8. Question: But this is the Mayo Clinic, after all—what will “mere mortal” organizations experience?
Answer: This is where the “your mileage may vary” disclaimer enters the picture. You can’t and shouldn’t start a blog or a YouTube channel with the expectation that you’ll have a viral video. Viral isn’t a strategy. But yet there is a sense in which having the vehicles in place makes it possible for a video to go viral. Without the blog, Facebook, and Twitter, the Cowan video had reached 1,000 people in six months. At it’s peak it was being seen by more than 5,000 people an hour.The video was terrific all along, and it captures a great story of a special couple married sixty-two years and still having fun. The social media platforms helped it get seen and more easily shared. The key to these platforms is that they enable us to connect with our community. The community creates and responds to the content. We sometimes use tools like the Flip video camera to facilitate their participation, but the stories come from volunteer contributors, whether they be employees or patients.
9. Question: What’s your advice to organizations that want to achieve this kind of success with social media.
Answer: It’s not an overnight process, so start by listening and taking advantage of the free or low-cost tools. By keeping your costs low, you will be able to create the breathing room you need to have time to achieve results. If you go in and ask for two FTEs right at the beginning, you will be expected to show more immediate traction, and that may be hard to achieve. But if you use the social tools with your existing staff as a way to accomplish your current work more effectively, you will get some wins that will enable you to expand your scope.I would also stress that a video with 3.7 million views is a nice bonus, but it’s not the goal. The real power is being able to create niche videos that may reach only a few thousand views, but they’re seen by the people who are most interested. That’s another reason for keeping the costs low, so that this niche content can show positive results through what Chris Anderson called “The Long Tail."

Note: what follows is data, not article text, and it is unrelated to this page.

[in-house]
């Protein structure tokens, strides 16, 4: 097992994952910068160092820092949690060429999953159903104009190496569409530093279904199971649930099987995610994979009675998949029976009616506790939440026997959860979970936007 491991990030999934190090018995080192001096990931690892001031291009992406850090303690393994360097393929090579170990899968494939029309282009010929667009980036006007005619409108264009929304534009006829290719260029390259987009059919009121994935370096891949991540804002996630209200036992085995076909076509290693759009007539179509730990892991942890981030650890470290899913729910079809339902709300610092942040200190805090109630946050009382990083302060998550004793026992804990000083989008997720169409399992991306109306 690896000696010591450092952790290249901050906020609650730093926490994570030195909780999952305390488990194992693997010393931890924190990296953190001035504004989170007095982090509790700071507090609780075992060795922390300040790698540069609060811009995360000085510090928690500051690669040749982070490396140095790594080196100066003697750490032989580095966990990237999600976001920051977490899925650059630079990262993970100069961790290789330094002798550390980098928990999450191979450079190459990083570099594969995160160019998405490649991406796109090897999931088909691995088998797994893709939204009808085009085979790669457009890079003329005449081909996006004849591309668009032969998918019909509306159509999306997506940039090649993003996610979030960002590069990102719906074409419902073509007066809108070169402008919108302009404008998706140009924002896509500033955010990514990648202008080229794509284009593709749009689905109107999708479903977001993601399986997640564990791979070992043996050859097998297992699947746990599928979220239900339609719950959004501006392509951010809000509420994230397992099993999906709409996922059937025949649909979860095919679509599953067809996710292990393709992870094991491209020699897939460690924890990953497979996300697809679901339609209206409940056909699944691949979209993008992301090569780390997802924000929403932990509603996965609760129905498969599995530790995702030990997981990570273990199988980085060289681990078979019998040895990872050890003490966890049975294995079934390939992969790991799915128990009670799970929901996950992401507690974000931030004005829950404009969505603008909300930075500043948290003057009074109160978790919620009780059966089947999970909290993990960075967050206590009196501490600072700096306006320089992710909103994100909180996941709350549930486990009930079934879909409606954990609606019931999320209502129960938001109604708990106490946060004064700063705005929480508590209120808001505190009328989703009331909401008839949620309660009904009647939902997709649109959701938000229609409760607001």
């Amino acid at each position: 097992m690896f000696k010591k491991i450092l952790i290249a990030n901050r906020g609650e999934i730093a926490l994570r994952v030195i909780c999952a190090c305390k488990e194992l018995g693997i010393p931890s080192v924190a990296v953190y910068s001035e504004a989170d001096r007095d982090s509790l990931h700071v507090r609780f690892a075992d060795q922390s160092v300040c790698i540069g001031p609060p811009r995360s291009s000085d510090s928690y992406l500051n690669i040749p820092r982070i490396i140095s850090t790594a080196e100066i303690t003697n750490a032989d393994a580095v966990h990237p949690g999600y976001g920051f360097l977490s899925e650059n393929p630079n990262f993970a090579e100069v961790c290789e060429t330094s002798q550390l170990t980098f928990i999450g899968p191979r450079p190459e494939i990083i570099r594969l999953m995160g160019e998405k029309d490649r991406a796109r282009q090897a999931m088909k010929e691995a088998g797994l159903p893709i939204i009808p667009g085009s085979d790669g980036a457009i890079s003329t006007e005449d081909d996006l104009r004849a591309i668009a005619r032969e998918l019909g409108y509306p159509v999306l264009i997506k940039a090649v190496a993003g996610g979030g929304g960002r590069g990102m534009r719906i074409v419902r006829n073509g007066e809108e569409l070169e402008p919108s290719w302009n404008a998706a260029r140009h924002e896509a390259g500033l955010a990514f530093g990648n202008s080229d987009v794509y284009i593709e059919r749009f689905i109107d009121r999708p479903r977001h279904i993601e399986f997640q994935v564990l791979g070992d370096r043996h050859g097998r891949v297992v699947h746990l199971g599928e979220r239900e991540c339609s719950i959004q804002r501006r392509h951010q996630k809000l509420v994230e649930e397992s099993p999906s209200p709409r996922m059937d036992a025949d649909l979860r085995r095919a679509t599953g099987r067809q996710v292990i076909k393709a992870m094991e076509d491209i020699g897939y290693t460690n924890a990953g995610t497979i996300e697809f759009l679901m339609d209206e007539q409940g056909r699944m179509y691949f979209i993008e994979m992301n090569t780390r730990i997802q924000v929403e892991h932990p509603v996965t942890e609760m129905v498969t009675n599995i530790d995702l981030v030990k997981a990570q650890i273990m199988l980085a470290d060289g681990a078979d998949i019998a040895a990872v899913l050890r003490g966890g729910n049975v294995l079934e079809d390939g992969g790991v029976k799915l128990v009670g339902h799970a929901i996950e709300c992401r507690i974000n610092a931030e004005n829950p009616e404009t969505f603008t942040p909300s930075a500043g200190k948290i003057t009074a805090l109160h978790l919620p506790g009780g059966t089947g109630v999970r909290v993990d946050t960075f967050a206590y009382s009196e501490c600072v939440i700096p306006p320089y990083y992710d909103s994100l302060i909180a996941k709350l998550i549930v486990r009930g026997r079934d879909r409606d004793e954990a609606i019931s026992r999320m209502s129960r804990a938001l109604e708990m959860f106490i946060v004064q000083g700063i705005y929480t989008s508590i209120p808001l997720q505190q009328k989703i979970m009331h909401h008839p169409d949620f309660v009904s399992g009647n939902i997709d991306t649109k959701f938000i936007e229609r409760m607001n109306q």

10. Question: And what’s SMUG?
Answer: SMUG started as my personal journey of social media exploration, and I highly recommend that path. If you get hands-on experience in social media with your own personal accounts, you will develop comfort with the tools, insights into potential work-related applications and confidence to champion their adoption. If you’re interested in step-by-step guidance on your own journey, I hope you’ll become a SMUGgle. You can get started by Googling “SMUG U.”
The bottom line is that if you have a compelling product or service, with a Flip, a few hundred bucks, and some hardworking, multiple-hat-wearing employees, your organization can succeed in social media too. To view the entire collection of Mayo Clinic blogs, click here, and you will go to MayoClinic.alltop.